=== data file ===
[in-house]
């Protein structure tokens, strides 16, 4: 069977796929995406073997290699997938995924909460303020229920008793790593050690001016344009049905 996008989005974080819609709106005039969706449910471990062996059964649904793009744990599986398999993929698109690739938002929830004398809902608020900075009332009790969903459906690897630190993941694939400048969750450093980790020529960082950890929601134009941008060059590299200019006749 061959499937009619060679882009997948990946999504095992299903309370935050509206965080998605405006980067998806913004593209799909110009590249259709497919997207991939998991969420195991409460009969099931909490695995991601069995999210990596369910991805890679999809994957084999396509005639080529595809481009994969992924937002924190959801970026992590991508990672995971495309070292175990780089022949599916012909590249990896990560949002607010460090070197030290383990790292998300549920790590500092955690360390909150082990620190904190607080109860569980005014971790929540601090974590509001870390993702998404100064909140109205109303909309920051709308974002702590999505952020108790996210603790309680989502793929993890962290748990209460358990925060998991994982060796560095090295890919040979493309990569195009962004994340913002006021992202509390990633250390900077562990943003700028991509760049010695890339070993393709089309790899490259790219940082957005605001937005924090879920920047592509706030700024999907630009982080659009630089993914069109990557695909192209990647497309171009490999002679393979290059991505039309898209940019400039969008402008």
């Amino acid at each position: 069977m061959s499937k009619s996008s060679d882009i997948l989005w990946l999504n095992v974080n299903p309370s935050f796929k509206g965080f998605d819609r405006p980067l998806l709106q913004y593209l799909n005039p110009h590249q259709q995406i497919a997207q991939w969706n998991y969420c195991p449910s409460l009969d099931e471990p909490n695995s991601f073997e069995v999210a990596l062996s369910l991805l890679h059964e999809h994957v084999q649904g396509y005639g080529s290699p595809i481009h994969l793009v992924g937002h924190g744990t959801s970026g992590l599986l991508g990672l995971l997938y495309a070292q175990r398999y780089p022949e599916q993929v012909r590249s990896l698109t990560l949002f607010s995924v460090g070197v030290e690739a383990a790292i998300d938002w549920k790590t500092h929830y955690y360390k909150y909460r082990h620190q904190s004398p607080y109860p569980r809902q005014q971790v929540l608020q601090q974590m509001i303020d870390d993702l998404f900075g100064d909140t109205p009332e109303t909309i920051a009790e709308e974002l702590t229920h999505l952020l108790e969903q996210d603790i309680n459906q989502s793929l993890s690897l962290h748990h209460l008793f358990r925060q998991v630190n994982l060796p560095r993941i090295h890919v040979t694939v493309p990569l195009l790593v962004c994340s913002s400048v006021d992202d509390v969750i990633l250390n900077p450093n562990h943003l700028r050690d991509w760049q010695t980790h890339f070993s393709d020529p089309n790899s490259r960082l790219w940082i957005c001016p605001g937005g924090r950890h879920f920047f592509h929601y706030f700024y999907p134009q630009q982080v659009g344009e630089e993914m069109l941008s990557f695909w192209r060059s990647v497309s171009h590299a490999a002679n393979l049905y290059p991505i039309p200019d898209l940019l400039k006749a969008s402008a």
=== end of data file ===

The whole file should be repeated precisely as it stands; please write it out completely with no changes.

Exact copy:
[in-house]
């Protein structure tokens, strides 16, 4: 069977796929995406073997290699997938995924909460303020229920008793790593050690001016344009049905 996008989005974080819609709106005039969706449910471990062996059964649904793009744990599986398999993929698109690739938002929830004398809902608020900075009332009790969903459906690897630190993941694939400048969750450093980790020529960082950890929601134009941008060059590299200019006749 061959499937009619060679882009997948990946999504095992299903309370935050509206965080998605405006980067998806913004593209799909110009590249259709497919997207991939998991969420195991409460009969099931909490695995991601069995999210990596369910991805890679999809994957084999396509005639080529595809481009994969992924937002924190959801970026992590991508990672995971495309070292175990780089022949599916012909590249990896990560949002607010460090070197030290383990790292998300549920790590500092955690360390909150082990620190904190607080109860569980005014971790929540601090974590509001870390993702998404100064909140109205109303909309920051709308974002702590999505952020108790996210603790309680989502793929993890962290748990209460358990925060998991994982060796560095090295890919040979493309990569195009962004994340913002006021992202509390990633250390900077562990943003700028991509760049010695890339070993393709089309790899490259790219940082957005605001937005924090879920920047592509706030700024999907630009982080659009630089993914069109990557695909192209990647497309171009490999002679393979290059991505039309898209940019400039969008402008």
């Amino acid at each position: 069977m061959s499937k009619s996008s060679d882009i997948l989005w990946l999504n095992v974080n299903p309370s935050f796929k509206g965080f998605d819609r405006p980067l998806l709106q913004y593209l799909n005039p110009h590249q259709q995406i497919a997207q991939w969706n998991y969420c195991p449910s409460l009969d099931e471990p909490n695995s991601f073997e069995v999210a990596l062996s369910l991805l890679h059964e999809h994957v084999q649904g396509y005639g080529s290699p595809i481009h994969l793009v992924g937002h924190g744990t959801s970026g992590l599986l991508g990672l995971l997938y495309a070292q175990r398999y780089p022949e599916q993929v012909r590249s990896l698109t990560l949002f607010s995924v460090g070197v030290e690739a383990a790292i998300d938002w549920k790590t500092h929830y955690y360390k909150y909460r082990h620190q904190s004398p607080y109860p569980r809902q005014q971790v929540l608020q601090q974590m509001i303020d870390d993702l998404f900075g100064d909140t109205p009332e109303t909309i920051a009790e709308e974002l702590t229920h999505l952020l108790e969903q996210d603790i309680n459906q989502s793929l993890s690897l962290h748990h209460l008793f358990r925060q998991v630190n994982l060796p560095r993941i090295h890919v040979t694939v493309p990569l195009l790593v962004c994340s913002s400048v006021d992202d509390v969750i990633l250390n900077p450093n562990h943003l700028r050690d991509w760049q010695t980790h890339f070993s393709d020529p089309n790899s490259r960082l790219w940082i957005c001016p605001g937005g924090r950890h879920f920047f592509h929601y706030f700024y999907p134009q630009q982080v659009g344009e630089e993914m069109l941008s990557f695909w192209r060059s990647v497309s171009h590299a490999a002679n393979l049905y290059p991505i039309p200019d898209l940019l400039k006749a969008s402008a």